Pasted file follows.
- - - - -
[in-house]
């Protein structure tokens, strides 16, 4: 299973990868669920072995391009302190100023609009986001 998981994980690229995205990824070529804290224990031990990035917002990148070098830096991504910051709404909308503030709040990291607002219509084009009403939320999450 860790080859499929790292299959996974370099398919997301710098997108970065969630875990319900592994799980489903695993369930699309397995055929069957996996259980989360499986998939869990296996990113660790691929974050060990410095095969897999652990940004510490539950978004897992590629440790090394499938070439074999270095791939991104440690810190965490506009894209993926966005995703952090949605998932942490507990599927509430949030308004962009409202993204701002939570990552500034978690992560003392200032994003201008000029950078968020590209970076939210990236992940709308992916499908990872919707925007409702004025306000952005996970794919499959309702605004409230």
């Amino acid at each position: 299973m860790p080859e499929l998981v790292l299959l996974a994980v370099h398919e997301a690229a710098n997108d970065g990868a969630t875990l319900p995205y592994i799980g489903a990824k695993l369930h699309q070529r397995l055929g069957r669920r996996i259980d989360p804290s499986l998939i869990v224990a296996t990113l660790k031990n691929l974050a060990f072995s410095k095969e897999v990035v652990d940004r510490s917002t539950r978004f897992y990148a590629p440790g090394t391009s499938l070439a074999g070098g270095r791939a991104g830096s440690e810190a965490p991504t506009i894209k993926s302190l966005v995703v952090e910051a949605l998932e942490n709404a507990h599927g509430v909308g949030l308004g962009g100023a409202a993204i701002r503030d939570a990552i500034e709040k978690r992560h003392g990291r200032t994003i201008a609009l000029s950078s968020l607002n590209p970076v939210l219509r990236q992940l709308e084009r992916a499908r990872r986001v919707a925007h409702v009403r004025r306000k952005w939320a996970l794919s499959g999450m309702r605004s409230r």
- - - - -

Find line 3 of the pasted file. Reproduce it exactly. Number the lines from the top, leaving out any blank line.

């Amino acid at each position: 299973m860790p080859e499929l998981v790292l299959l996974a994980v370099h398919e997301a690229a710098n997108d970065g990868a969630t875990l319900p995205y592994i799980g489903a990824k695993l369930h699309q070529r397995l055929g069957r669920r996996i259980d989360p804290s499986l998939i869990v224990a296996t990113l660790k031990n691929l974050a060990f072995s410095k095969e897999v990035v652990d940004r510490s917002t539950r978004f897992y990148a590629p440790g090394t391009s499938l070439a074999g070098g270095r791939a991104g830096s440690e810190a965490p991504t506009i894209k993926s302190l966005v995703v952090e910051a949605l998932e942490n709404a507990h599927g509430v909308g949030l308004g962009g100023a409202a993204i701002r503030d939570a990552i500034e709040k978690r992560h003392g990291r200032t994003i201008a609009l000029s950078s968020l607002n590209p970076v939210l219509r990236q992940l709308e084009r992916a499908r990872r986001v919707a925007h409702v009403r004025r306000k952005w939320a996970l794919s499959g999450m309702r605004s409230r």